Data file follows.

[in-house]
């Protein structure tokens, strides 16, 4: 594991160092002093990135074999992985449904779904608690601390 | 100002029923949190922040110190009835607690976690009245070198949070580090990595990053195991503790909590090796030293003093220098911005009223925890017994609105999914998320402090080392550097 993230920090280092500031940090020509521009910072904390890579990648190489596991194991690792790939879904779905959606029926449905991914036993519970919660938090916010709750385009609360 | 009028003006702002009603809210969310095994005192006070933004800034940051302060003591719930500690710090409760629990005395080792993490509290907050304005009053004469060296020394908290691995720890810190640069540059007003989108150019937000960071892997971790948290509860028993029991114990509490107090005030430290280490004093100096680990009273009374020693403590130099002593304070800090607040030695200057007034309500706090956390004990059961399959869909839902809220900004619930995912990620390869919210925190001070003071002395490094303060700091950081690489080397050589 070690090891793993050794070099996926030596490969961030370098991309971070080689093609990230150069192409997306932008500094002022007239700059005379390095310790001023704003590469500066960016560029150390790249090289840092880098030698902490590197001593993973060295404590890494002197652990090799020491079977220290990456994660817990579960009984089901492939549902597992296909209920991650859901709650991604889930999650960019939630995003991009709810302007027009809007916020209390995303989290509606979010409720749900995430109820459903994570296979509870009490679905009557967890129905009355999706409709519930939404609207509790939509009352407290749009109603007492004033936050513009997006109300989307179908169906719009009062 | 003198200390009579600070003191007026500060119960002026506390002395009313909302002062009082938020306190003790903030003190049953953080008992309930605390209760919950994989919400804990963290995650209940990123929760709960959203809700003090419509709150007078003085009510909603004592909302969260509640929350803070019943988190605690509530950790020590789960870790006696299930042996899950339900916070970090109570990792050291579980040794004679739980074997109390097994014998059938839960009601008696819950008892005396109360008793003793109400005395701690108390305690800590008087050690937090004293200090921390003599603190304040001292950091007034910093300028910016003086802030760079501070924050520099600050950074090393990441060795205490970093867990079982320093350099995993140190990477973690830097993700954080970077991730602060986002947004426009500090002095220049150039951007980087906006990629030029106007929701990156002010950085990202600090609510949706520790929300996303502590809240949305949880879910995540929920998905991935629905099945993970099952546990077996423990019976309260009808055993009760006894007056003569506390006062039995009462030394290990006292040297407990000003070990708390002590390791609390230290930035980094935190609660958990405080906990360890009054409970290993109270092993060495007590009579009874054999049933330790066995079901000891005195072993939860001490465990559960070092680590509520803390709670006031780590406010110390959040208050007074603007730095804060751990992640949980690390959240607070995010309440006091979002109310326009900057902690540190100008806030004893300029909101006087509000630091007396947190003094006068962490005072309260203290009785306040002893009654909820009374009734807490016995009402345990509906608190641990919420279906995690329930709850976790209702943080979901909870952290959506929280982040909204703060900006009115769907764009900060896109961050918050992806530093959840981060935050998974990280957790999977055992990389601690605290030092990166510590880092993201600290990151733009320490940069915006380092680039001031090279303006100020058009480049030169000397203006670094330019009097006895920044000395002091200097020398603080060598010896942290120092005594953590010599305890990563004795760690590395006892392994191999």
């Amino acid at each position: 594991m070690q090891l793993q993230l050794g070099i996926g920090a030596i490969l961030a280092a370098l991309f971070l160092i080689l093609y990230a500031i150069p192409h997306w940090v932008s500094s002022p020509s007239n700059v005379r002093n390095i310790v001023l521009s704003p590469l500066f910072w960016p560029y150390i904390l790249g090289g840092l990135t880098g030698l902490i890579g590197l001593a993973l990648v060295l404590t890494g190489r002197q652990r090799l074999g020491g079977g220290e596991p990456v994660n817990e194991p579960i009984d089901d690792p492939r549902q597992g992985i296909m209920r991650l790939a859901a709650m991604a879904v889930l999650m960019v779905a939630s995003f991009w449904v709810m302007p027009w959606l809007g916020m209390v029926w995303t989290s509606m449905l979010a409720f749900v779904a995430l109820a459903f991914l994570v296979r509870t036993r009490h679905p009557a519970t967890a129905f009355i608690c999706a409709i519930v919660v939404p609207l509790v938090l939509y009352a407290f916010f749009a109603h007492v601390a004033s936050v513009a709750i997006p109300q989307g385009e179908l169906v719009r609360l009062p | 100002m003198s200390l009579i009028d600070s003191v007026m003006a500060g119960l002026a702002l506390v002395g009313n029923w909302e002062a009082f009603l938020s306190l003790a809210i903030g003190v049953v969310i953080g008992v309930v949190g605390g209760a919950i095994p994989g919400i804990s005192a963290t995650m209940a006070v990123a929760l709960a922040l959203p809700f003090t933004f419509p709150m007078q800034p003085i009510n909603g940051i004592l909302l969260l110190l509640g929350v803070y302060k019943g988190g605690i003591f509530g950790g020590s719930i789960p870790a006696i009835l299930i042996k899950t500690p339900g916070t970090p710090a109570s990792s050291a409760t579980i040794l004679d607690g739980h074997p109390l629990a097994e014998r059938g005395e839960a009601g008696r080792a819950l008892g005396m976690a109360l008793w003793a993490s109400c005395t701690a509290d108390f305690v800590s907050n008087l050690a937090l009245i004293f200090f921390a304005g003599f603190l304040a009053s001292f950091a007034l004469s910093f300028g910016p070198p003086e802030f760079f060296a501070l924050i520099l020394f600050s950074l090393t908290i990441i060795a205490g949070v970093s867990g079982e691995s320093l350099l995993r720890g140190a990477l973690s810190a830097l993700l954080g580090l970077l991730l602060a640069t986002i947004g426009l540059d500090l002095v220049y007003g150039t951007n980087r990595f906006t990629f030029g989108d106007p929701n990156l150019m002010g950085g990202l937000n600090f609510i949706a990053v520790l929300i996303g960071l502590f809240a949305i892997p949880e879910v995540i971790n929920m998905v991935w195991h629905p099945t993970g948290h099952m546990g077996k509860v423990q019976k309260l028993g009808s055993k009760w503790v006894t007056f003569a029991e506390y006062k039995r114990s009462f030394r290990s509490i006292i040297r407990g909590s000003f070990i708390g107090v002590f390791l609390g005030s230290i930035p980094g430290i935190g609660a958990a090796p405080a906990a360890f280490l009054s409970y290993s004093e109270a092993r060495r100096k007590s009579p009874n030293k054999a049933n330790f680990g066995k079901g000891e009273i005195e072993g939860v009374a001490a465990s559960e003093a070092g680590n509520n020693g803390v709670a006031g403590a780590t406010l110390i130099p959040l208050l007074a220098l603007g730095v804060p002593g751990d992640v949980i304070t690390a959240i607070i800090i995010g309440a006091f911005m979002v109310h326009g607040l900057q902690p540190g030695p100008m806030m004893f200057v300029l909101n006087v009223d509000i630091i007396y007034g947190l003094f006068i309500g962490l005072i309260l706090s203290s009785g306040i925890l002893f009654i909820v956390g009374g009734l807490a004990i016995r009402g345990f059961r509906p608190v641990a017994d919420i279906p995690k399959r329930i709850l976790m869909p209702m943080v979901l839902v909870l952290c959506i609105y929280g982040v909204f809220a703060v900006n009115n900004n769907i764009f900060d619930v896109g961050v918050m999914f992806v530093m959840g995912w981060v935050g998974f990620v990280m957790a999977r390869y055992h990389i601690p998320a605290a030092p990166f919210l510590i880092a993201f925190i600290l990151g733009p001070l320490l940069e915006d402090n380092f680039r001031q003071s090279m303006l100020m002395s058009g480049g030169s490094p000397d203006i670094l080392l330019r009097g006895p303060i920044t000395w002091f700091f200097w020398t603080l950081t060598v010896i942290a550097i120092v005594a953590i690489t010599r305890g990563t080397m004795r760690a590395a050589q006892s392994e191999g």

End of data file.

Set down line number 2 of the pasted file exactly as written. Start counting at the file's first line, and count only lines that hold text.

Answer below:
């Protein structure tokens, strides 16, 4: 594991160092002093990135074999992985449904779904608690601390 | 100002029923949190922040110190009835607690976690009245070198949070580090990595990053195991503790909590090796030293003093220098911005009223925890017994609105999914998320402090080392550097 993230920090280092500031940090020509521009910072904390890579990648190489596991194991690792790939879904779905959606029926449905991914036993519970919660938090916010709750385009609360 | 009028003006702002009603809210969310095994005192006070933004800034940051302060003591719930500690710090409760629990005395080792993490509290907050304005009053004469060296020394908290691995720890810190640069540059007003989108150019937000960071892997971790948290509860028993029991114990509490107090005030430290280490004093100096680990009273009374020693403590130099002593304070800090607040030695200057007034309500706090956390004990059961399959869909839902809220900004619930995912990620390869919210925190001070003071002395490094303060700091950081690489080397050589 070690090891793993050794070099996926030596490969961030370098991309971070080689093609990230150069192409997306932008500094002022007239700059005379390095310790001023704003590469500066960016560029150390790249090289840092880098030698902490590197001593993973060295404590890494002197652990090799020491079977220290990456994660817990579960009984089901492939549902597992296909209920991650859901709650991604889930999650960019939630995003991009709810302007027009809007916020209390995303989290509606979010409720749900995430109820459903994570296979509870009490679905009557967890129905009355999706409709519930939404609207509790939509009352407290749009109603007492004033936050513009997006109300989307179908169906719009009062 | 003198200390009579600070003191007026500060119960002026506390002395009313909302002062009082938020306190003790903030003190049953953080008992309930605390209760919950994989919400804990963290995650209940990123929760709960959203809700003090419509709150007078003085009510909603004592909302969260509640929350803070019943988190605690509530950790020590789960870790006696299930042996899950339900916070970090109570990792050291579980040794004679739980074997109390097994014998059938839960009601008696819950008892005396109360008793003793109400005395701690108390305690800590008087050690937090004293200090921390003599603190304040001292950091007034910093300028910016003086802030760079501070924050520099600050950074090393990441060795205490970093867990079982320093350099995993140190990477973690830097993700954080970077991730602060986002947004426009500090002095220049150039951007980087906006990629030029106007929701990156002010950085990202600090609510949706520790929300996303502590809240949305949880879910995540929920998905991935629905099945993970099952546990077996423990019976309260009808055993009760006894007056003569506390006062039995009462030394290990006292040297407990000003070990708390002590390791609390230290930035980094935190609660958990405080906990360890009054409970290993109270092993060495007590009579009874054999049933330790066995079901000891005195072993939860001490465990559960070092680590509520803390709670006031780590406010110390959040208050007074603007730095804060751990992640949980690390959240607070995010309440006091979002109310326009900057902690540190100008806030004893300029909101006087509000630091007396947190003094006068962490005072309260203290009785306040002893009654909820009374009734807490016995009402345990509906608190641990919420279906995690329930709850976790209702943080979901909870952290959506929280982040909204703060900006009115769907764009900060896109961050918050992806530093959840981060935050998974990280957790999977055992990389601690605290030092990166510590880092993201600290990151733009320490940069915006380092680039001031090279303006100020058009480049030169000397203006670094330019009097006895920044000395002091200097020398603080060598010896942290120092005594953590010599305890990563004795760690590395006892392994191999």